I never thought I’d hear the horns play the Rocky theme song again on the big screen. When I heard that Sylvester Stallone was bringing back the character that made his career, I couldn’t help but laugh. After a great one, two punch with the first couple films in the saga, he hit a huge snag with the third, redeemed some respect with the fourth, and put a nail in the coffin with the fifth, (I try to forget that one was even made). One must wonder who thought there would be any interest in a new final chapter to the legendary underdog tale, let alone want to put up the money to back it. Although the new film, simply titled Rocky Balboa, is definitely not the best film by any means, it ends the story right, helps us forget Tommy Gunn, and, I’ll admit, gets the blood going with feelings of nostalgia and a long forgotten hope buried deep down in our own basement.
Stallone was a writer first and foremost. He saw a chance to break into the industry by writing a simple tale about a streetwise kid who turns his life around because of the desire to be true to himself. Young Rocky Balboa gets the girl, shows what he is made of, and wins the hearts of a nation. This script was picked up and Stallone was given the chance to bring his words to life. A phenomenon was born, and although he tried to do other things after, Sly was never going to be a great actor. The only way for him to succeed was to be himself and act the truest he could in the part that most closely mirrored who he really was. When we see Rocky onscreen we are really looking into the eyes of the man who created the whole thing. Yes there were some snags, some really bad snags, along the way, but thankfully we have been given the opportunity to finish the arc the way we started it, with a quiet dignity and compassion for our hero.
Rocky Balboa goes back to the roots of the first film and tells the story of a man who has no quit in him. This is not a fight film, but a character study about people who are looking deep inside themselves to find out who they truly are. Sure Rocky has pain inside him and a desire to let it all out, but the beauty of the first three quarters is in the small roles and how they are adjusting to life out of the limelight. Adrian has passed away, Paulie feels remorse for the past and a new found hobby of painting to deal with it, Rocky Jr is trying to cope with the shadow his father has cast on him, and Mason “the Line” Dixon is dealing with the glory of fame without the heart of a champion. Balboa is the glue that helps guide all these characters through the next month or so, to help them with their troubles and to finally lay rest the demons in his psyche.
Stallone once again shows heart and skill in deftly portraying someone not much different than his real life persona. A lug through and through, Rocky always has a golden nugget of advice or an anecdotal speech to motivate. It’s great to see Burt Young back as Paulie, everyone’s favorite cantankerous uncle who can be menacing, (loved the meat plant worker almost running away from him in fear), and than lovingly humorous at the blink of an eye. Tony Burton’s return as Duke is a nice addition too. Even Milo Ventimiglia brings a good performance to the table, as I have been disappointed with his acting in the show “Heroes.” The resemblance in expressions and attitude to Stallone really helps make the relationship work. Geraldine Hughes adds some welcome heart to the mix as well.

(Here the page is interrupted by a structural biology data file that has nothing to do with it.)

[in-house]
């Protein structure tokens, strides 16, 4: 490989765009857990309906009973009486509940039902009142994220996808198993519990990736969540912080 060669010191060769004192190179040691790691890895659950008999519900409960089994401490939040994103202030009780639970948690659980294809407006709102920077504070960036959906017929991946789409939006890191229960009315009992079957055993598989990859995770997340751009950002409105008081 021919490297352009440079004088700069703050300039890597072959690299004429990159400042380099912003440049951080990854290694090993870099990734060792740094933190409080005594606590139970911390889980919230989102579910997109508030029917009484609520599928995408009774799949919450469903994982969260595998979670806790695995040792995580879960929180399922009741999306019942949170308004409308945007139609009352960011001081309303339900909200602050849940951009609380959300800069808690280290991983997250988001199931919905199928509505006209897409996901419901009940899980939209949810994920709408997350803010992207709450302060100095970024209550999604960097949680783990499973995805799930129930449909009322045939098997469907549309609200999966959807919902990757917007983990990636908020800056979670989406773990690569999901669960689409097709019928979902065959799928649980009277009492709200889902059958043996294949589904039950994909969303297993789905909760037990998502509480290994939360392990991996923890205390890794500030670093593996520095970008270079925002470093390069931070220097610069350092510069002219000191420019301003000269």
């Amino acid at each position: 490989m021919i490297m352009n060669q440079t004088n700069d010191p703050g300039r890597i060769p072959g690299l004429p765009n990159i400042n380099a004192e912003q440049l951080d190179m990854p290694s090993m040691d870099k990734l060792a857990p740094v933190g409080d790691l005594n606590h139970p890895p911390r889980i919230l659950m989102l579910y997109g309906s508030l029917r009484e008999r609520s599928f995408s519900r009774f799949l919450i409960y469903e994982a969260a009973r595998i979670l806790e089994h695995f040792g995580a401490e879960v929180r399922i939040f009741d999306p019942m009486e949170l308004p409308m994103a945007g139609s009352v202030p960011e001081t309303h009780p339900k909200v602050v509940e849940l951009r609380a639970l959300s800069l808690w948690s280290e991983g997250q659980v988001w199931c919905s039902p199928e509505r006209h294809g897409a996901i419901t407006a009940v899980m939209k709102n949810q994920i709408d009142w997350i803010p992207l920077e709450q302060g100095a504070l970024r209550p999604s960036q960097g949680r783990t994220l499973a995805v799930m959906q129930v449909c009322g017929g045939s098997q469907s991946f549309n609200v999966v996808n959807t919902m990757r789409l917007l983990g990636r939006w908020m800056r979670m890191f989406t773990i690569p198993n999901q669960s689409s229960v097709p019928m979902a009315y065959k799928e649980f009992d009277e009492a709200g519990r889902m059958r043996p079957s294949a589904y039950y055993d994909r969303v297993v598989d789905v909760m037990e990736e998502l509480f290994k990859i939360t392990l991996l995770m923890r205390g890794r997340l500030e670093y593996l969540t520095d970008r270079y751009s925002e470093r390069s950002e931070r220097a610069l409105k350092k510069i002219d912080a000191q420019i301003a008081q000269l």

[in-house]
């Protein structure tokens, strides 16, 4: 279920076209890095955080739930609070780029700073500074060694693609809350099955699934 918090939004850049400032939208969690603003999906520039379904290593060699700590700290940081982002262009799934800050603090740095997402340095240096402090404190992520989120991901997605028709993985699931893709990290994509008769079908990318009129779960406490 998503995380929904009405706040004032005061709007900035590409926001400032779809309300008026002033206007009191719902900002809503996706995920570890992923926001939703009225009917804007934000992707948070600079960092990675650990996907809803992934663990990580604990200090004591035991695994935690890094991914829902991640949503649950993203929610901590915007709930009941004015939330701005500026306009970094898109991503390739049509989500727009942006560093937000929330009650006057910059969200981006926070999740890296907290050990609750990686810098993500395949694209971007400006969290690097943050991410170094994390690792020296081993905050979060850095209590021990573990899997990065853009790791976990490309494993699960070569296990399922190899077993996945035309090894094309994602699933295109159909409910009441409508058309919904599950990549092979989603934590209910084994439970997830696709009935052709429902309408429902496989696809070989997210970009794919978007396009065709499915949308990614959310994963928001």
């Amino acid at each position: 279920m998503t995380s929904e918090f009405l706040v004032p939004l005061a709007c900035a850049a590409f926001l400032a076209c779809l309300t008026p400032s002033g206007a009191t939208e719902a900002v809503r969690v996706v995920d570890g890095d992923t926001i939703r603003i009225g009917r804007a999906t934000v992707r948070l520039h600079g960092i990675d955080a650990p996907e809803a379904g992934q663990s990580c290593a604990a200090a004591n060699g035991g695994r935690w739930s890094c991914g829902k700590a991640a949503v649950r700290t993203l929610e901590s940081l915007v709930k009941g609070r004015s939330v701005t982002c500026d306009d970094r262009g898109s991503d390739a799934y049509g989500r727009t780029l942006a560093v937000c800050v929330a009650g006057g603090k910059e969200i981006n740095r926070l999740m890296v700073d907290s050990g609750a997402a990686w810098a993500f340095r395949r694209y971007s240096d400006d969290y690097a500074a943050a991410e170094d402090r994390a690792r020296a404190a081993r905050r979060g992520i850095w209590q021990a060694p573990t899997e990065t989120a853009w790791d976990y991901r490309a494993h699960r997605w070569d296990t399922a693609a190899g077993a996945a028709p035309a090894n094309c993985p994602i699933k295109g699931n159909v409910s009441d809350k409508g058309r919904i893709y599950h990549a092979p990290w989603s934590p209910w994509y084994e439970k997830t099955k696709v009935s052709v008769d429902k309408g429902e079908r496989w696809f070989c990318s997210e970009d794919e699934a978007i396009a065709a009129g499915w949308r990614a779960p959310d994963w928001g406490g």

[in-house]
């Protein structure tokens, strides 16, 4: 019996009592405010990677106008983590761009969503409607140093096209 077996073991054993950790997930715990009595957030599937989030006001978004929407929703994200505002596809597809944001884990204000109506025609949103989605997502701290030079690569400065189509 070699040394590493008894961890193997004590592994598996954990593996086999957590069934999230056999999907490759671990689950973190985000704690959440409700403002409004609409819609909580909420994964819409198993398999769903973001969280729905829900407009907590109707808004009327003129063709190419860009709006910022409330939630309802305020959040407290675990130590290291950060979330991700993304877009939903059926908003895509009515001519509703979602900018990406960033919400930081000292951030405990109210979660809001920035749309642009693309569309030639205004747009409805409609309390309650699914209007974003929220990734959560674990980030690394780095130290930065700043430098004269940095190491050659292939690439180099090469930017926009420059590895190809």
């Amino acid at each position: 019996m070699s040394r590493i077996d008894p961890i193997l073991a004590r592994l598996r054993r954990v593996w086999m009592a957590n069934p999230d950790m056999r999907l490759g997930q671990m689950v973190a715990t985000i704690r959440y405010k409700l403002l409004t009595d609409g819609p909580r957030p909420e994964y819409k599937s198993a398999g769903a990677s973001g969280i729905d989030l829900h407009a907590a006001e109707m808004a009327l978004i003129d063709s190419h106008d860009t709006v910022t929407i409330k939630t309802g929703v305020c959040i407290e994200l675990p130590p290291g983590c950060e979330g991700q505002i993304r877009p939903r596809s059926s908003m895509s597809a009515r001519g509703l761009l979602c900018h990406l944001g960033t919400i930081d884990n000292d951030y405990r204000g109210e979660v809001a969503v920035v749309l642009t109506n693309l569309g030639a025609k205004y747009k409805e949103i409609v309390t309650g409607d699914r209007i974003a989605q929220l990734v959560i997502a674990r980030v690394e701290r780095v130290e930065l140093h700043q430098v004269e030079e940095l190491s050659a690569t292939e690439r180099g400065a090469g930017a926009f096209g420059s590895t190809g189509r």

Unfortunately, while the beginning half of the film works nicely, both visually and script-wise, it’s the final act or so that brings it down. For one, Antonio Tarver has no charisma onscreen and looks uncomfortable throughout. There really is no malice setup for the guy and therefore no true villain to root against. Where, in the first film, Apollo Creed was also not an evil man to want to lose, he at least had a well-developed and acted character to add to the story and rivalry. Here, Mason Dixon is just a pawn cutout there to drive the plot. Also, the final fight sequence is badly directed. Stallone could have desperately used some help there to rein his vision. The dissolves and camera tricks are many and very distracting. Every change to black and white seemed to contain a close up of Rocky and always made me chuckle at how much it looked like the claymation Lipton Ice Tea commercials. When he tries to spice it up with flashes of color, mixed with the monotone, it just looks like a bad Gatorade spot. Despite everything though, I will say that I loved the get-in-shape montage, as no Rocky film can be made without one. The end doesn’t get too sappy or campy as one would think, and the many parallels throughout the movie to the first Rocky adds to the nostalgic feel and the childlike glee in seeing the Italian Stallion go out for a final curtain call.
Rocky Balboa 6/10 | ★ ★ ½
 Rocky Balboa (SYLVESTER STALLONE) steps out of retirement and back into the ring, pitting himself against a new rival in a dramatically different era. The final round of the Academy Award-winning Rocky franchise hits theatres Friday, December 22, 2006. Written and directed by SYLVESTER STALLONE. Photo by: John Bramley
 Rocky Balboa (SYLVESTER STALLONE), looking fit and cut, steps out of retirement and back into the ring to face a younger and more skilled rival in a dramatically different era. The final round of the Academy Award®-winning Rocky franchise hits theatres Friday, December 22, 2006. Written and directed by SYLVESTER STALLONE.